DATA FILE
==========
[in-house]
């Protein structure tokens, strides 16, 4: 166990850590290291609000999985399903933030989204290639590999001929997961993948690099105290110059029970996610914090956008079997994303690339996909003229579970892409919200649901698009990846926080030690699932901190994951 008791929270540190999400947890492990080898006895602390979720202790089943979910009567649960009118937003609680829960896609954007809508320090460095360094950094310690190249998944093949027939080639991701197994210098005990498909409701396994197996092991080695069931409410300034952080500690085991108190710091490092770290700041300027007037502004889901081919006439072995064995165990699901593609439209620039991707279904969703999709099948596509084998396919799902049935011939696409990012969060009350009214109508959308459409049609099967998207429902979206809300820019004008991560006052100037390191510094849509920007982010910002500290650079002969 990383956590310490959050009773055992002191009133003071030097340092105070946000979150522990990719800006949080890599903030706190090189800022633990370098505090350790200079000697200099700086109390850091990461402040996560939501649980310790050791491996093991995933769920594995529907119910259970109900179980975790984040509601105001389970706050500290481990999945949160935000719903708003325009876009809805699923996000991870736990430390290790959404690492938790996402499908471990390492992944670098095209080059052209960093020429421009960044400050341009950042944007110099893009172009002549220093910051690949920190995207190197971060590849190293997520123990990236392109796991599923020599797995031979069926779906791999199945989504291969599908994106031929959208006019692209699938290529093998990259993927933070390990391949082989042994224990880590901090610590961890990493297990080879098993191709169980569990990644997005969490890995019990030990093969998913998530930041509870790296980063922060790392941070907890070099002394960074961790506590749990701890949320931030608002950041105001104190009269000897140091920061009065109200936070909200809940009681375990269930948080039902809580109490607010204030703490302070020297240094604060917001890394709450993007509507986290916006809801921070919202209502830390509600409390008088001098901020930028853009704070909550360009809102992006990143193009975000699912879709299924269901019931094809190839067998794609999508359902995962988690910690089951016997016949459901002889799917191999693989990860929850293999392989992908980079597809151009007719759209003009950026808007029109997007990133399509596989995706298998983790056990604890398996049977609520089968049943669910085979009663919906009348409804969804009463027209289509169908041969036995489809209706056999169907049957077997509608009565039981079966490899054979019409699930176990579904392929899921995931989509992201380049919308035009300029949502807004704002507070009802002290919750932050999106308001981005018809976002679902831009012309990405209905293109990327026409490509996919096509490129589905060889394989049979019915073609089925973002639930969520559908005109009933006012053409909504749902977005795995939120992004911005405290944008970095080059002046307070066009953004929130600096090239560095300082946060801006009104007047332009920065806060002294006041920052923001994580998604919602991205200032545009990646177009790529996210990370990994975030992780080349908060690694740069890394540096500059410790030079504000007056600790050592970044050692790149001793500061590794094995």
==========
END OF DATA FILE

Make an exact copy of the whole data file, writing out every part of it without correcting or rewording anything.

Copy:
[in-house]
């Protein structure tokens, strides 16, 4: 166990850590290291609000999985399903933030989204290639590999001929997961993948690099105290110059029970996610914090956008079997994303690339996909003229579970892409919200649901698009990846926080030690699932901190994951 008791929270540190999400947890492990080898006895602390979720202790089943979910009567649960009118937003609680829960896609954007809508320090460095360094950094310690190249998944093949027939080639991701197994210098005990498909409701396994197996092991080695069931409410300034952080500690085991108190710091490092770290700041300027007037502004889901081919006439072995064995165990699901593609439209620039991707279904969703999709099948596509084998396919799902049935011939696409990012969060009350009214109508959308459409049609099967998207429902979206809300820019004008991560006052100037390191510094849509920007982010910002500290650079002969 990383956590310490959050009773055992002191009133003071030097340092105070946000979150522990990719800006949080890599903030706190090189800022633990370098505090350790200079000697200099700086109390850091990461402040996560939501649980310790050791491996093991995933769920594995529907119910259970109900179980975790984040509601105001389970706050500290481990999945949160935000719903708003325009876009809805699923996000991870736990430390290790959404690492938790996402499908471990390492992944670098095209080059052209960093020429421009960044400050341009950042944007110099893009172009002549220093910051690949920190995207190197971060590849190293997520123990990236392109796991599923020599797995031979069926779906791999199945989504291969599908994106031929959208006019692209699938290529093998990259993927933070390990391949082989042994224990880590901090610590961890990493297990080879098993191709169980569990990644997005969490890995019990030990093969998913998530930041509870790296980063922060790392941070907890070099002394960074961790506590749990701890949320931030608002950041105001104190009269000897140091920061009065109200936070909200809940009681375990269930948080039902809580109490607010204030703490302070020297240094604060917001890394709450993007509507986290916006809801921070919202209502830390509600409390008088001098901020930028853009704070909550360009809102992006990143193009975000699912879709299924269901019931094809190839067998794609999508359902995962988690910690089951016997016949459901002889799917191999693989990860929850293999392989992908980079597809151009007719759209003009950026808007029109997007990133399509596989995706298998983790056990604890398996049977609520089968049943669910085979009663919906009348409804969804009463027209289509169908041969036995489809209706056999169907049957077997509608009565039981079966490899054979019409699930176990579904392929899921995931989509992201380049919308035009300029949502807004704002507070009802002290919750932050999106308001981005018809976002679902831009012309990405209905293109990327026409490509996919096509490129589905060889394989049979019915073609089925973002639930969520559908005109009933006012053409909504749902977005795995939120992004911005405290944008970095080059002046307070066009953004929130600096090239560095300082946060801006009104007047332009920065806060002294006041920052923001994580998604919602991205200032545009990646177009790529996210990370990994975030992780080349908060690694740069890394540096500059410790030079504000007056600790050592970044050692790149001793500061590794094995």